In an effort to support Ripple in the protracted $1.3 billion XRP securities lawsuit, two companies, I-Remit and TapJets, attempted to file amici briefs with the court. The U.S. Securities and Exchange Commission (SEC) objected to their efforts.
The movers have come under fire from the regulator for attempting to present evidence that is outside the parameters of discovery laws and the court’s prior order.
The cross-border payments company I-Remit, which has its headquarters in the Philippines, asked to join the SEC vs. Ripple case last week. The case has been going on for almost two years.
In addition, I-Remit noted that because it depends on Ripple’s on-demand liquidity (ODL) service, which uses the XRP cryptocurrency to speed up cross-border settlements, it has a stake in the lawsuit’s outcome.
I-Remit is granted the right to assist the court by offering knowledge, experience, or insight thanks to its “friend of the court” status. The company claims to have extensive knowledge of ODL and wants to help the court evaluate the SEC’s claims.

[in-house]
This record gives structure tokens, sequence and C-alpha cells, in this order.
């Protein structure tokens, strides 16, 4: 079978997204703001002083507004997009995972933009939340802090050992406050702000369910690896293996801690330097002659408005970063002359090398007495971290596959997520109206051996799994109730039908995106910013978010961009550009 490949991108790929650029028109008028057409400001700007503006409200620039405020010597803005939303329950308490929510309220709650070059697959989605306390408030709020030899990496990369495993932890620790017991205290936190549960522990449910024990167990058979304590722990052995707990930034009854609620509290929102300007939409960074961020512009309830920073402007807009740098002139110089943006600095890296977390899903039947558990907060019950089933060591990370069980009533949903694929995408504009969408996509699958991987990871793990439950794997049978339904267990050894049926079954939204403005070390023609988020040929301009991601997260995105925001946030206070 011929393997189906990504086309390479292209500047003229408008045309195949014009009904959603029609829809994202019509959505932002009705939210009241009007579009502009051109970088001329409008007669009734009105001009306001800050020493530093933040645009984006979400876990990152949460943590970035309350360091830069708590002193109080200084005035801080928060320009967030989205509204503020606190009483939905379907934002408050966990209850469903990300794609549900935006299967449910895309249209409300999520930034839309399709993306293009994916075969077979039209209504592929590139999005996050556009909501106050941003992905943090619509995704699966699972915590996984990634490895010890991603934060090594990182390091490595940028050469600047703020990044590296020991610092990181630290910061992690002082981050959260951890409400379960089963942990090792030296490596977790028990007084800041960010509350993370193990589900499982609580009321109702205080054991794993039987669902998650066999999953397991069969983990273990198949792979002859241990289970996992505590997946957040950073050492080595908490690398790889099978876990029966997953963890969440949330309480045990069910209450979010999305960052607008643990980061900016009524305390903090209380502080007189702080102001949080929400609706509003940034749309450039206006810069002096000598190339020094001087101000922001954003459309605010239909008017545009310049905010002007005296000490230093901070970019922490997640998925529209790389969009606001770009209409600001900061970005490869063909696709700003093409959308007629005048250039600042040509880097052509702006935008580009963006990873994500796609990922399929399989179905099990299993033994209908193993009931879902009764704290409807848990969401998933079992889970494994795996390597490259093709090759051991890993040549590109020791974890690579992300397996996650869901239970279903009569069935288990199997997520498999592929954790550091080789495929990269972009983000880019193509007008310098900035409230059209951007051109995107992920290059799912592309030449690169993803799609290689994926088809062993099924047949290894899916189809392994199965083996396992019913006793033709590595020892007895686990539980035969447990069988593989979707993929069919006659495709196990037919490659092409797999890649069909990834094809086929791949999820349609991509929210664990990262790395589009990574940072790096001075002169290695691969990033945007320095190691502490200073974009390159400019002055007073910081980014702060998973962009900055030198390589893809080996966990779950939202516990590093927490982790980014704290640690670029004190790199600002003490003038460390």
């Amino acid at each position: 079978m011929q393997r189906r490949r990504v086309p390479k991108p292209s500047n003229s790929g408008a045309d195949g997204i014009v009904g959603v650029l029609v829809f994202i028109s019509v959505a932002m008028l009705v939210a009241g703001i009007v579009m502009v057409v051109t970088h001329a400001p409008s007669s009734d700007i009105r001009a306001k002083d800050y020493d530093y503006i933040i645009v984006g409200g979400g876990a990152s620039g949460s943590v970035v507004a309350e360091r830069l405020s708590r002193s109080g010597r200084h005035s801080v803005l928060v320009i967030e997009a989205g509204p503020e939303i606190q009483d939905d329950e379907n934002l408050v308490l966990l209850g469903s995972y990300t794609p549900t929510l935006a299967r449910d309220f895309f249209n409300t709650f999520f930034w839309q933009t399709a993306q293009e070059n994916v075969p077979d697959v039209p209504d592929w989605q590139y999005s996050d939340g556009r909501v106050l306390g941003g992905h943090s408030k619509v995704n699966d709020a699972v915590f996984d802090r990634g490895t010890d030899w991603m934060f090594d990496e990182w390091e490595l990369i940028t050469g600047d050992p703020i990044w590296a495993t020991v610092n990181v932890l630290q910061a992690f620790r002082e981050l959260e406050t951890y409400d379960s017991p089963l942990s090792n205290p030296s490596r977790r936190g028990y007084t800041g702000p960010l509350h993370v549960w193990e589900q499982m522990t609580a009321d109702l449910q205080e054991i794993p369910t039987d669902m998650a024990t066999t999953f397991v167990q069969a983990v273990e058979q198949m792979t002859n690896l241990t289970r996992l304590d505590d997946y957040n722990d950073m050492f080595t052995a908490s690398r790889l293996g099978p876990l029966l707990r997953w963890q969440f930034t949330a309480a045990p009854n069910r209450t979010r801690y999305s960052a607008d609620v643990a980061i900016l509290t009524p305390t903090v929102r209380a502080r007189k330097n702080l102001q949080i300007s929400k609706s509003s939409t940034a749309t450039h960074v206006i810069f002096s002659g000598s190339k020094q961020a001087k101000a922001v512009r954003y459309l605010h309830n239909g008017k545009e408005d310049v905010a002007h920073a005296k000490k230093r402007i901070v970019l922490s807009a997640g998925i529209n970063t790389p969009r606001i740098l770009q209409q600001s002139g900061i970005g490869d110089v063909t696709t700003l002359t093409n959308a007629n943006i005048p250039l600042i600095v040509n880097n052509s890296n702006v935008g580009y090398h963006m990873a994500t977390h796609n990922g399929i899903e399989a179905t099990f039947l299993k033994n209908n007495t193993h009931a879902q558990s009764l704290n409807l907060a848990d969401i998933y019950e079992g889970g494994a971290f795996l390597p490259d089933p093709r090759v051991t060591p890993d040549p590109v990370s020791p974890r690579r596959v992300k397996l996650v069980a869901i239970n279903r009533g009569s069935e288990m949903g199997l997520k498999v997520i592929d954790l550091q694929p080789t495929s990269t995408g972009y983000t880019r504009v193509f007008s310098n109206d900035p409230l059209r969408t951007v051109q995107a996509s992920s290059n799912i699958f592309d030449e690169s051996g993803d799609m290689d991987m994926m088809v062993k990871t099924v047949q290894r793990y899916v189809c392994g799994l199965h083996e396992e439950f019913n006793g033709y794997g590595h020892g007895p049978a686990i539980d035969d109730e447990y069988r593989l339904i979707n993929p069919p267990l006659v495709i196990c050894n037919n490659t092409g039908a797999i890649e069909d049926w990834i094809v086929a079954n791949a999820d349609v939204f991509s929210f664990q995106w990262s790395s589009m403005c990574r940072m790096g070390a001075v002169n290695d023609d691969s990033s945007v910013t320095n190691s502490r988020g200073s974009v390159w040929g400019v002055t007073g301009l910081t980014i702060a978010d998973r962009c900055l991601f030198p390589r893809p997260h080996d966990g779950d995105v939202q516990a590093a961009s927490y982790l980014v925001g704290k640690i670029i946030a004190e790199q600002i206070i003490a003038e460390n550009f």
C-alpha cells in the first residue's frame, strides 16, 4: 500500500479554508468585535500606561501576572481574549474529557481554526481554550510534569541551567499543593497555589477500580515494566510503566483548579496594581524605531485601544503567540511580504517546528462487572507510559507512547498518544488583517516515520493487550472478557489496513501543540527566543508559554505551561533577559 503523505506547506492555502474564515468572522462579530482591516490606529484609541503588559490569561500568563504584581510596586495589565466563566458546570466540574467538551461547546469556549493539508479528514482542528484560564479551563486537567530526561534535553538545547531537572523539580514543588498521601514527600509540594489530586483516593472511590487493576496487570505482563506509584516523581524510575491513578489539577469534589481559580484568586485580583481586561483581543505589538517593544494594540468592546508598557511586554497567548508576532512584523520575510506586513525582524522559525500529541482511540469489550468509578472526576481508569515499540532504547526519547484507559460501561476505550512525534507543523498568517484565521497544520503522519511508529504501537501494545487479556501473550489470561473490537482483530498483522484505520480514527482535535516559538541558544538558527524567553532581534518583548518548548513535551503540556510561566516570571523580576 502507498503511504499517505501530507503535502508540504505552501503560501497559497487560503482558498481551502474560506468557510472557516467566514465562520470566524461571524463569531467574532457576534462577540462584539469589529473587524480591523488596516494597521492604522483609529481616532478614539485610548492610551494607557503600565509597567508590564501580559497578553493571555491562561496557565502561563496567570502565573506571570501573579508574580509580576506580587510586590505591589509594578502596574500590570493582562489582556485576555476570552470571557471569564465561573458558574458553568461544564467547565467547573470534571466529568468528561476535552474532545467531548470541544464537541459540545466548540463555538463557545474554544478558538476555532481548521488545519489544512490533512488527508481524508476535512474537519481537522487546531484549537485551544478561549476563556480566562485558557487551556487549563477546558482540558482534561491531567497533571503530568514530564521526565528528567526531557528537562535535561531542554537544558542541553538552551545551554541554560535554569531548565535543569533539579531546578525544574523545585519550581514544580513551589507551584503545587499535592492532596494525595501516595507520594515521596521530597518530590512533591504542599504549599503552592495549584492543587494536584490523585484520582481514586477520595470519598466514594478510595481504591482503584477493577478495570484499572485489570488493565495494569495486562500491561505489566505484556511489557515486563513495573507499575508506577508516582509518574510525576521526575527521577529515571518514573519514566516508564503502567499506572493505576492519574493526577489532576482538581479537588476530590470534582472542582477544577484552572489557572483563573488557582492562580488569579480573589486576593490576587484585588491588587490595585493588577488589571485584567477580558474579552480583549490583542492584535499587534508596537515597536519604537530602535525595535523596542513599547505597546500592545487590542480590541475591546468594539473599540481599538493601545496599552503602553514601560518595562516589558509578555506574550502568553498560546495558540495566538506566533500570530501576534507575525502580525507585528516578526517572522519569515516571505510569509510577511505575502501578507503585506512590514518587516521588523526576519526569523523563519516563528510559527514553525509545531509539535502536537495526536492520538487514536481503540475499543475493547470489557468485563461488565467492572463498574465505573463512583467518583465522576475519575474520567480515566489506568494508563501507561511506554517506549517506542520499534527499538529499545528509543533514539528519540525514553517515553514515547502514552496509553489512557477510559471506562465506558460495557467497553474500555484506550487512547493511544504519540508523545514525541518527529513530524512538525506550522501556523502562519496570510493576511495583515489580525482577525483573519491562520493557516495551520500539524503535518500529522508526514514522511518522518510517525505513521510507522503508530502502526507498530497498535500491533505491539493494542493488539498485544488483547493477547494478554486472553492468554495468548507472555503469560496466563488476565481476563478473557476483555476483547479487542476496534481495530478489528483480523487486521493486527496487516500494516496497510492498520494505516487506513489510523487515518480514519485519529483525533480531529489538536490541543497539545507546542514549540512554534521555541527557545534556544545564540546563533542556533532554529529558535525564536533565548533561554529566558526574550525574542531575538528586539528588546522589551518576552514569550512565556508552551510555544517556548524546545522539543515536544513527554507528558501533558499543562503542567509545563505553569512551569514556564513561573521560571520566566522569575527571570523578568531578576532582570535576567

TapJets additionally submitted a request for amicus curiae status. The private aviation company wants to emphasize XRP’s usefulness.
It claimed that XRP usage, which enables customers to swiftly book flights outside of banks’ typical business hours, is essential to its operations.
The SEC has responded by claiming that these two companies are unable to adequately explain how Ripple’s being required to register its XRP sales and distribution would prevent them from using cryptocurrency.
Additionally, the plaintiff cannot think of any good reason why Ripple couldn’t have presented the information that I-Remit and TapJets cited.